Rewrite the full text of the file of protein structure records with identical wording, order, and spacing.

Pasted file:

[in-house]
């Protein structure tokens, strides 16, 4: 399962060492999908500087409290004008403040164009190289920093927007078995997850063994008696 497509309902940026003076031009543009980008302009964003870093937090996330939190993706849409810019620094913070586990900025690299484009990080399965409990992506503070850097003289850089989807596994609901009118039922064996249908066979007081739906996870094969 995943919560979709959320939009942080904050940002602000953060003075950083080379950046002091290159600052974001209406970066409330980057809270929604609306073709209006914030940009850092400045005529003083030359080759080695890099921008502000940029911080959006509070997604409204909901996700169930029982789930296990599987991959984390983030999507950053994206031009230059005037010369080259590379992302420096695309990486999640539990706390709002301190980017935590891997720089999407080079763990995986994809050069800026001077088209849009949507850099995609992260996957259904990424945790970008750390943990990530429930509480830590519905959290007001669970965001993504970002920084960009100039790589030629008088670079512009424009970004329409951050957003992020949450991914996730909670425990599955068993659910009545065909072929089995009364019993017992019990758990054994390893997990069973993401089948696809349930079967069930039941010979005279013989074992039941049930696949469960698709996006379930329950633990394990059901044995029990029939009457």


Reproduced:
[in-house]
């Protein structure tokens, strides 16, 4: 399962060492999908500087409290004008403040164009190289920093927007078995997850063994008696 497509309902940026003076031009543009980008302009964003870093937090996330939190993706849409810019620094913070586990900025690299484009990080399965409990992506503070850097003289850089989807596994609901009118039922064996249908066979007081739906996870094969 995943919560979709959320939009942080904050940002602000953060003075950083080379950046002091290159600052974001209406970066409330980057809270929604609306073709209006914030940009850092400045005529003083030359080759080695890099921008502000940029911080959006509070997604409204909901996700169930029982789930296990599987991959984390983030999507950053994206031009230059005037010369080259590379992302420096695309990486999640539990706390709002301190980017935590891997720089999407080079763990995986994809050069800026001077088209849009949507850099995609992260996957259904990424945790970008750390943990990530429930509480830590519905959290007001669970965001993504970002920084960009100039790589030629008088670079512009424009970004329409951050957003992020949450991914996730909670425990599955068993659910009545065909072929089995009364019993017992019990758990054994390893997990069973993401089948696809349930079967069930039941010979005279013989074992039941049930696949469960698709996006379930329950633990394990059901044995029990029939009457």